One of my pet peeves today is that such retail etiquette has disappeared. How many times have you had your change roll off the top of crinkled, unkempt dollar bills and onto the floor or under your car at a drive through?
But that little annoyance pales in comparison to how upsetting it is that the cost of food has risen so dramatically.
When my children were little, I really struggled. I carried a calculator and added costs as I went. I didn't want to be embarrassed at the checkout by having too little cash. Whatever happened to cash anyway? On the days that I forgot my calculator, I got by with estimating about $1 per food item, not counting meat. Today, that estimate falls far short. Practically nothing costs under $1.
So why does food cost so much more today? I suspect one of the reasons is to pay for all the advertising that is done. Commercials on television every few minutes has to be expensive.
I have an idea — STOP! Advertising is annoying. It doesn't teach us anything. It only tries to coerce us into buying a particular item, much like a con game. Advertising has destroyed our national pasttime, television viewing. But it also infiltrates every aspect of our lives. Cut advertising and lower our food prices. That would make me really happy.
Friday, August 6, 2010
Today, Blagojevich awaits a verdict by a jury of his peers after weeks of testimony was delivered in a federal court room in Chicago. Blagojevich stands accused of 24 charges, including racketeering for allegedly trying to sell the U.S. Senate seat vacated by Barack Obama when he won the Presidential election.
It is amazing that a man who is accused of acting in his own best interests over and above the very people he was supposed to represent, can still appear as cool as Blagojevich does during television appearances and in interviews.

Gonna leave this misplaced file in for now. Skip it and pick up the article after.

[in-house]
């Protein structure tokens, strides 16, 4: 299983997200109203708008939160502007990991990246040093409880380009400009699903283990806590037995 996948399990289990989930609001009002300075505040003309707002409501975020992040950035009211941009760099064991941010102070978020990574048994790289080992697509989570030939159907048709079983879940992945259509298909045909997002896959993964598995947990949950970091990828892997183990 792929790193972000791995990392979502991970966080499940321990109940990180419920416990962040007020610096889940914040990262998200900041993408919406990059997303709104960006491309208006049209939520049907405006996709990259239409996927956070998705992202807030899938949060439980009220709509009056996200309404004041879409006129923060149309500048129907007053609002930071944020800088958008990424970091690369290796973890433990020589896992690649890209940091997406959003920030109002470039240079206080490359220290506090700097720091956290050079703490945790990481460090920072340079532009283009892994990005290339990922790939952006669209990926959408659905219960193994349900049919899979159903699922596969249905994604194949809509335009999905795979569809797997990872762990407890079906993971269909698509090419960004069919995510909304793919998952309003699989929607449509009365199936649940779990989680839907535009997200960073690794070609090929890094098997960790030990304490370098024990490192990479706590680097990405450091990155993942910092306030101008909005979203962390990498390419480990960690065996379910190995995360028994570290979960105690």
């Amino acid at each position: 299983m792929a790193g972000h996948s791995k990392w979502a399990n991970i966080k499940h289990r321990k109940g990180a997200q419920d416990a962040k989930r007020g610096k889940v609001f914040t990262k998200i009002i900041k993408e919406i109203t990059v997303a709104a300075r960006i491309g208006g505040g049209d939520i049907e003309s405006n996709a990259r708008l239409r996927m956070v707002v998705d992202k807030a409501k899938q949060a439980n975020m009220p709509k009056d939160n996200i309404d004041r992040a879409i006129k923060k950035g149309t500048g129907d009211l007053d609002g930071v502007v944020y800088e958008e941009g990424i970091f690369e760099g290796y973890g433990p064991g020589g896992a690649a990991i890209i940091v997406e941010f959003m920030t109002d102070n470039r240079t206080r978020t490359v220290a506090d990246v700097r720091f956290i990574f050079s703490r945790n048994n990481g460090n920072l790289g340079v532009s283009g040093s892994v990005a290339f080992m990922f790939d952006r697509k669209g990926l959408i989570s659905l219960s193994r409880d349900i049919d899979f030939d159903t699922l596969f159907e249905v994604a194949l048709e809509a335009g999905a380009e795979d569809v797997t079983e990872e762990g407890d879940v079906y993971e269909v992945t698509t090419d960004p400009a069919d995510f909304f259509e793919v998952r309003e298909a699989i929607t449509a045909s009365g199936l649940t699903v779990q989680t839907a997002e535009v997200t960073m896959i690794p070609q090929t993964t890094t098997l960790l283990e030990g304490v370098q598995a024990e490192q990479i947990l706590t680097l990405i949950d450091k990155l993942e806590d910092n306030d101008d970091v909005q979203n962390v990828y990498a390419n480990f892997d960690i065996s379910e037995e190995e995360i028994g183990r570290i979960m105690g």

At the time I took these photos, I was one of the people Blagojevich was supposed to represent, though I didn't feel very adequately represented.
I was among a small group at Union Station that afternoon, in an effort to lobby, and I use that term very loosely, against the state's plan to build a new airport, the South Suburban Airport, near the small town of Peotone, some 40 miles south of Chicago.
We did get noticed, thanks to the adoreable C.J. Ogalla, shown at right, who was just 7 at the time. She wrote a letter to Blagojevich. It was heartfelt and touching as it echoed the feelings her mother has expressed for years.
C.J. lives with her family on a working farm near where they want to build the airport. Her mother Judy has been an avid fighter for a long time, vowing she and her husband will never give up their family farm for a project that isn't needed. Blagojevich continued to support the airport while in office.
Blagojevich's latest criticism stems from the fact that he brought his daughters into the courtroom. Why not, he has consistency claimed he is innocent? It is not odd that he would want his family by his side to show their support for him. Besides, it would look good to members of the jury. And looking good is what Gov. Rod is all about.